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You’ll complete the 2020 census online. Florida nonprofits warn that may be an issue

It won’t be long before April 2020 — and the next round of the U.S. census — is upon us. In the meantime, nonprofit groups are making sure everyone understands the ramifications of an accurate count.

In a free presentation Tuesday at the Manatee Community Foundation, 2820 Manatee Ave. W., Bradenton, experts will discuss just how important it is for the state to do all it can for a fair count.

“A lot of people think it’s a federal thing and it’s just data, but the census affects many programs we know and use every day like school lunches, what we get for infrastructure, water districts and so many other things under that umbrella,” said Sabeen Perwaiz, executive director of the Florida Nonprofit Alliance.

Perwaiz and representatives from the U.S. Census Bureau and the Florida Philanthropic Network are set to explain the population count’s true impact. In Florida, more than a third of the state’s general revenues come from federal money that is sent out based on population data.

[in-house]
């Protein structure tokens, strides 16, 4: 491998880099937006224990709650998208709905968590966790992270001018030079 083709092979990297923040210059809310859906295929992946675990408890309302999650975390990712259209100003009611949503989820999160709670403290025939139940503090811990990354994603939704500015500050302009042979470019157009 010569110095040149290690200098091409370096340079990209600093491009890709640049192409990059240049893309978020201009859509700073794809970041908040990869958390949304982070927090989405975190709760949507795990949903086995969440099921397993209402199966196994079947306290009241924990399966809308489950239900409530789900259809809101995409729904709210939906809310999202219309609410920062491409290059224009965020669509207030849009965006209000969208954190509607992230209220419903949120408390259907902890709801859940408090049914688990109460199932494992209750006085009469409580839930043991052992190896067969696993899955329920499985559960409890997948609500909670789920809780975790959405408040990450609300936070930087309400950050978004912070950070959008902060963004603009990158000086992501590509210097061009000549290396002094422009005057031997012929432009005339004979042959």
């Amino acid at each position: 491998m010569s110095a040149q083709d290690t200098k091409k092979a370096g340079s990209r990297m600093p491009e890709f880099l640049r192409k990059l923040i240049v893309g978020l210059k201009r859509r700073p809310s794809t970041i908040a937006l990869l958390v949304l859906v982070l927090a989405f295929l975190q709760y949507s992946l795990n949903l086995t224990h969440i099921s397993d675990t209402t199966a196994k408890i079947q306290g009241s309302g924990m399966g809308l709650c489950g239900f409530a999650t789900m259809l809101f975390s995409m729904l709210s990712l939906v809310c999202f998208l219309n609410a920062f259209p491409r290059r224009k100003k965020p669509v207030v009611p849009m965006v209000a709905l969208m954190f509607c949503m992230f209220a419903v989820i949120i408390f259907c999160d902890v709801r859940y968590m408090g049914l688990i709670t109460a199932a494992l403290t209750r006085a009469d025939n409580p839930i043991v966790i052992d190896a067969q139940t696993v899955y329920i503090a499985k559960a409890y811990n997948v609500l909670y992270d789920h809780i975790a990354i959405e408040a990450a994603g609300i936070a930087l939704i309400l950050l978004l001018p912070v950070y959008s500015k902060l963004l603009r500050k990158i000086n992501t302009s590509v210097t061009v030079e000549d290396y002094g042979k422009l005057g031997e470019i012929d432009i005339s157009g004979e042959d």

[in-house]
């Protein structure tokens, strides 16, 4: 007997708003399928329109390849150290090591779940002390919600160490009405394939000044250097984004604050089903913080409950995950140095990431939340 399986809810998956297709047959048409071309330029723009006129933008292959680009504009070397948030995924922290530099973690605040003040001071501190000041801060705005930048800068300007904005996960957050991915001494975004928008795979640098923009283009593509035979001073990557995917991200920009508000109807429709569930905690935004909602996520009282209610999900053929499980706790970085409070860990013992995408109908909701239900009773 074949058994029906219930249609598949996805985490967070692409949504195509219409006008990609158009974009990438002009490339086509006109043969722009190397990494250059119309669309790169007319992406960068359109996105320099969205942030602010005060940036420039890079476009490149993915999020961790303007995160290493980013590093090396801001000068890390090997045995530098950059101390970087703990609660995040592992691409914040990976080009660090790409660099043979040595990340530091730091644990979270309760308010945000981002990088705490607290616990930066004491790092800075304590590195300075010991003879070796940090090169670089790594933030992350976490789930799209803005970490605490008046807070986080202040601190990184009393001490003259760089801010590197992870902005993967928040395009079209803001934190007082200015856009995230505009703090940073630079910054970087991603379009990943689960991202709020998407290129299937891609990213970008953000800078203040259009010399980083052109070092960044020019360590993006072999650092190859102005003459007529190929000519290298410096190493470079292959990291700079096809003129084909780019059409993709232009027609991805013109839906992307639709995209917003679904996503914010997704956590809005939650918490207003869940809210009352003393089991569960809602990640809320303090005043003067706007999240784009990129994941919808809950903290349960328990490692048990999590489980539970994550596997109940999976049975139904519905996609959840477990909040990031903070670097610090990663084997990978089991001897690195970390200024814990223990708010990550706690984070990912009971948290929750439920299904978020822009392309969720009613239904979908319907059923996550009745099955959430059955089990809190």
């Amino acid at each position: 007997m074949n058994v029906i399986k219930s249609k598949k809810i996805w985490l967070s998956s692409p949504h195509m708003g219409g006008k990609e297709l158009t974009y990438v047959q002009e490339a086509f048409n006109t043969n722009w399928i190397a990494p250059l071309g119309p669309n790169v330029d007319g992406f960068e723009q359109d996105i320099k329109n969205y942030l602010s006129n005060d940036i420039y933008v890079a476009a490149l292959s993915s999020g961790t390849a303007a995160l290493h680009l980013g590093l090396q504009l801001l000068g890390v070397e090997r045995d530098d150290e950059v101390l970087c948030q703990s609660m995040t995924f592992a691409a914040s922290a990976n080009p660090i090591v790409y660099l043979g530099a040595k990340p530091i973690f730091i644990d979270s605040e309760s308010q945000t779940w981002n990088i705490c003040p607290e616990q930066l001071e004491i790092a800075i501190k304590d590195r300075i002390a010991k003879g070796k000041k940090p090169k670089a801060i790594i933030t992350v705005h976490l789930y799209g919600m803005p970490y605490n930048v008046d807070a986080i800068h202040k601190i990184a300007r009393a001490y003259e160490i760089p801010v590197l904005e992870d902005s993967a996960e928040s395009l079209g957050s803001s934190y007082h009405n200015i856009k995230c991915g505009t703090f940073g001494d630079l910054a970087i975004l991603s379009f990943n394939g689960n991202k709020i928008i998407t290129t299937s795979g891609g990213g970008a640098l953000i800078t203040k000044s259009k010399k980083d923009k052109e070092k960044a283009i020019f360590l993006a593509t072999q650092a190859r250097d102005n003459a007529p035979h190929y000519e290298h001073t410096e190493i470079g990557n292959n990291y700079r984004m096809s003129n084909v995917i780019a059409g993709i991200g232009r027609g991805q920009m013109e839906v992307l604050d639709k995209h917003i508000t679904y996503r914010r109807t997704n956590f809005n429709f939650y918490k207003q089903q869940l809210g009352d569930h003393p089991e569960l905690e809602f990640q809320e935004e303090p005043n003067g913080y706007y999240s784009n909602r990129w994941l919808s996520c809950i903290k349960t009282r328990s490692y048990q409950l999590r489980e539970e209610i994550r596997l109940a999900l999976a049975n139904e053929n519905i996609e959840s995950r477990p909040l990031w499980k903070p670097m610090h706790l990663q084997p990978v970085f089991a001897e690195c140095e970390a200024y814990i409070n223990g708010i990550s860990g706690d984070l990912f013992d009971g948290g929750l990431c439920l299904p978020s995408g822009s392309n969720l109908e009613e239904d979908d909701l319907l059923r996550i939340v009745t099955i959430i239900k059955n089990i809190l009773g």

So what’s new this time around? It’s the first time the census is being pushed as an online survey, Perwaiz says. The new system is expected to save billions of dollars, but may come at the cost of leaving low-income residents, immigrants and refugees in the dark.

“We want to make sure people are equipped. A postcard is going to be sent to an address and not necessarily a person,” she said. “For us, that’s especially critical for migrant communities and rural counties because it’ll be relying on access to the internet.”

There are other bumps in the road, as well. Respondents often feel that the information they provide may ultimately be used against them for eviction, deportation or worse.

“There is a group deemed to be the hard-to-count community. Kids under the age of 1, renters, those below the poverty line, migrants with English as a second language,” Perwaiz said. “There’s a fear of government for those people.”

Their response won’t be used against them, but it will be used to inform the government’s decision to fund critically important processes in the area. On Tuesday, Perwaiz hopes to connect with and educate Manatee nonprofits on how they can mobilize to prevent misinformation regarding the census.

In order to prevent a miscount, local organizers are asked to spread the word about the census and encourage respondents to visit nearby libraries to complete the survey.

To register to attend the free event on Tuesday at 3 p.m., visit www.ManateeCF.org.

Ryan Callihan is the Bradenton Herald’s County Reporter, covering local government and politics. On the weekends, he also covers breaking news. Ryan is a graduate of USF St. Petersburg.
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